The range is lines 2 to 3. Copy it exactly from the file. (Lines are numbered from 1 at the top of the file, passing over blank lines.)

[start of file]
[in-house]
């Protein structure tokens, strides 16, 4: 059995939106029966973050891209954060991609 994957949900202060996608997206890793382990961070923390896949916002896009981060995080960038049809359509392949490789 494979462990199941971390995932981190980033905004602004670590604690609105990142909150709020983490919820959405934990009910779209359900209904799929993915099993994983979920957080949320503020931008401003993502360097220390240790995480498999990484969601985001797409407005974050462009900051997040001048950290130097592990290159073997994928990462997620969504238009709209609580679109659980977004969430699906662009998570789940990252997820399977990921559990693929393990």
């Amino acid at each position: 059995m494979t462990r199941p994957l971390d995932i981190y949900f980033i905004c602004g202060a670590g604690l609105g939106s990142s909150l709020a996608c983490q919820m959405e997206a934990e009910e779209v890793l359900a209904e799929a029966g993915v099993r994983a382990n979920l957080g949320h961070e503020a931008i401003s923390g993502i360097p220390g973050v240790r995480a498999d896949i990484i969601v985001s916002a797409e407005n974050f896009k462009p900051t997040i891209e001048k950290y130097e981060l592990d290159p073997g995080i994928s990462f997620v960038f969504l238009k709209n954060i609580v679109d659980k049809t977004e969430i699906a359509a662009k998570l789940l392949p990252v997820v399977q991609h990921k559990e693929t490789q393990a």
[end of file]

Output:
């Protein structure tokens, strides 16, 4: 059995939106029966973050891209954060991609 994957949900202060996608997206890793382990961070923390896949916002896009981060995080960038049809359509392949490789 494979462990199941971390995932981190980033905004602004670590604690609105990142909150709020983490919820959405934990009910779209359900209904799929993915099993994983979920957080949320503020931008401003993502360097220390240790995480498999990484969601985001797409407005974050462009900051997040001048950290130097592990290159073997994928990462997620969504238009709209609580679109659980977004969430699906662009998570789940990252997820399977990921559990693929393990």
């Amino acid at each position: 059995m494979t462990r199941p994957l971390d995932i981190y949900f980033i905004c602004g202060a670590g604690l609105g939106s990142s909150l709020a996608c983490q919820m959405e997206a934990e009910e779209v890793l359900a209904e799929a029966g993915v099993r994983a382990n979920l957080g949320h961070e503020a931008i401003s923390g993502i360097p220390g973050v240790r995480a498999d896949i990484i969601v985001s916002a797409e407005n974050f896009k462009p900051t997040i891209e001048k950290y130097e981060l592990d290159p073997g995080i994928s990462f997620v960038f969504l238009k709209n954060i609580v679109d659980k049809t977004e969430i699906a359509a662009k998570l789940l392949p990252v997820v399977q991609h990921k559990e693929t490789q393990a």